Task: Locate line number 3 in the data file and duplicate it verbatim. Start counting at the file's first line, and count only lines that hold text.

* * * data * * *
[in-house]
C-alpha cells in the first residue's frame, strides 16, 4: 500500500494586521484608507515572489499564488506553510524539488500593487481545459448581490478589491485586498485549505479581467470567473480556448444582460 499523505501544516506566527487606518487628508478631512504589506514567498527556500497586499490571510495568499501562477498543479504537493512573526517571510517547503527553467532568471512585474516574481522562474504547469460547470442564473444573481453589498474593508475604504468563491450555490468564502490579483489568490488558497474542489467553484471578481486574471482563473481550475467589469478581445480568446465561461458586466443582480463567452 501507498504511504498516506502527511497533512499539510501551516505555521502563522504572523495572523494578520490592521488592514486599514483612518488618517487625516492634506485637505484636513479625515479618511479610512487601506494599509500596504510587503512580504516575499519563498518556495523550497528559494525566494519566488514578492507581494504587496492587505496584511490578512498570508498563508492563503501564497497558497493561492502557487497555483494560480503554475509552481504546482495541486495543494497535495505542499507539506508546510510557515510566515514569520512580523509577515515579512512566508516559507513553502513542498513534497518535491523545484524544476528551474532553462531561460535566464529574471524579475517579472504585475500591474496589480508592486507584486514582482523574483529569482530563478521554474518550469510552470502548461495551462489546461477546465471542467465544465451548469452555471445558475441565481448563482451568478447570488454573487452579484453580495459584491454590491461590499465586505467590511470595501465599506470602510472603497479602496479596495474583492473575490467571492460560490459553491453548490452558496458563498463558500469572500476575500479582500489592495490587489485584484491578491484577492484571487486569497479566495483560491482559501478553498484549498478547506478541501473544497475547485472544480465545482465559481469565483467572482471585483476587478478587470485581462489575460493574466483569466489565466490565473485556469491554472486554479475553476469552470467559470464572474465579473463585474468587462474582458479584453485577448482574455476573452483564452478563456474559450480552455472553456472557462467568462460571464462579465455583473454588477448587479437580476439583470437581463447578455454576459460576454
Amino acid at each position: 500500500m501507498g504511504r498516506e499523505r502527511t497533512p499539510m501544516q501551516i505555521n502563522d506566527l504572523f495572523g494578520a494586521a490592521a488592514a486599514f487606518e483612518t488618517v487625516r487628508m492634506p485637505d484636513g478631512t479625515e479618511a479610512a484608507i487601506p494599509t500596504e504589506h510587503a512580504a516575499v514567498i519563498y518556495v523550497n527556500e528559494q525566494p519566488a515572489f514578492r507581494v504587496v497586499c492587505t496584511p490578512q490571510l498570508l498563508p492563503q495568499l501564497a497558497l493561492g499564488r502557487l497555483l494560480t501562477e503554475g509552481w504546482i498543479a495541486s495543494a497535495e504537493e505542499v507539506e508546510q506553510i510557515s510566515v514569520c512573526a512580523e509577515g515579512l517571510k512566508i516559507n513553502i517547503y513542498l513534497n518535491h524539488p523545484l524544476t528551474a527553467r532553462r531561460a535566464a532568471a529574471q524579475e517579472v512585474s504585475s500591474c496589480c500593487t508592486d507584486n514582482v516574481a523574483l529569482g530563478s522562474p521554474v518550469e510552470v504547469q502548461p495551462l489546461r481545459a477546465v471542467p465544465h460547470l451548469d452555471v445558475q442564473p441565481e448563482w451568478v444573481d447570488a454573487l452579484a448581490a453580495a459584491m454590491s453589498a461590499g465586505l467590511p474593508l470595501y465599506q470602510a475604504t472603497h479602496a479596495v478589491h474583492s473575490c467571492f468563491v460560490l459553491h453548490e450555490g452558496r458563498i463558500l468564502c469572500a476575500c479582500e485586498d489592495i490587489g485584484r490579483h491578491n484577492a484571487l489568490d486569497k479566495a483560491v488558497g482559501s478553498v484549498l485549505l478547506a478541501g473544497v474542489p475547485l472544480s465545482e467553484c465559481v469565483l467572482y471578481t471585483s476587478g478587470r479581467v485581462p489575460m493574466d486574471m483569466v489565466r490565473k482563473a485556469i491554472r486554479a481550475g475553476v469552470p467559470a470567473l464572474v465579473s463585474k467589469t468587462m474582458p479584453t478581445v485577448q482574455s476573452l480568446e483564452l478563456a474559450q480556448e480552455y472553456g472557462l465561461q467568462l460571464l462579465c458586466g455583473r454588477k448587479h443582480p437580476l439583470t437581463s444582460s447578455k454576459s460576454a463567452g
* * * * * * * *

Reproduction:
Amino acid at each position: 500500500m501507498g504511504r498516506e499523505r502527511t497533512p499539510m501544516q501551516i505555521n502563522d506566527l504572523f495572523g494578520a494586521a490592521a488592514a486599514f487606518e483612518t488618517v487625516r487628508m492634506p485637505d484636513g478631512t479625515e479618511a479610512a484608507i487601506p494599509t500596504e504589506h510587503a512580504a516575499v514567498i519563498y518556495v523550497n527556500e528559494q525566494p519566488a515572489f514578492r507581494v504587496v497586499c492587505t496584511p490578512q490571510l498570508l498563508p492563503q495568499l501564497a497558497l493561492g499564488r502557487l497555483l494560480t501562477e503554475g509552481w504546482i498543479a495541486s495543494a497535495e504537493e505542499v507539506e508546510q506553510i510557515s510566515v514569520c512573526a512580523e509577515g515579512l517571510k512566508i516559507n513553502i517547503y513542498l513534497n518535491h524539488p523545484l524544476t528551474a527553467r532553462r531561460a535566464a532568471a529574471q524579475e517579472v512585474s504585475s500591474c496589480c500593487t508592486d507584486n514582482v516574481a523574483l529569482g530563478s522562474p521554474v518550469e510552470v504547469q502548461p495551462l489546461r481545459a477546465v471542467p465544465h460547470l451548469d452555471v445558475q442564473p441565481e448563482w451568478v444573481d447570488a454573487l452579484a448581490a453580495a459584491m454590491s453589498a461590499g465586505l467590511p474593508l470595501y465599506q470602510a475604504t472603497h479602496a479596495v478589491h474583492s473575490c467571492f468563491v460560490l459553491h453548490e450555490g452558496r458563498i463558500l468564502c469572500a476575500c479582500e485586498d489592495i490587489g485584484r490579483h491578491n484577492a484571487l489568490d486569497k479566495a483560491v488558497g482559501s478553498v484549498l485549505l478547506a478541501g473544497v474542489p475547485l472544480s465545482e467553484c465559481v469565483l467572482y471578481t471585483s476587478g478587470r479581467v485581462p489575460m493574466d486574471m483569466v489565466r490565473k482563473a485556469i491554472r486554479a481550475g475553476v469552470p467559470a470567473l464572474v465579473s463585474k467589469t468587462m474582458p479584453t478581445v485577448q482574455s476573452l480568446e483564452l478563456a474559450q480556448e480552455y472553456g472557462l465561461q467568462l460571464l462579465c458586466g455583473r454588477k448587479h443582480p437580476l439583470t437581463s444582460s447578455k454576459s460576454a463567452g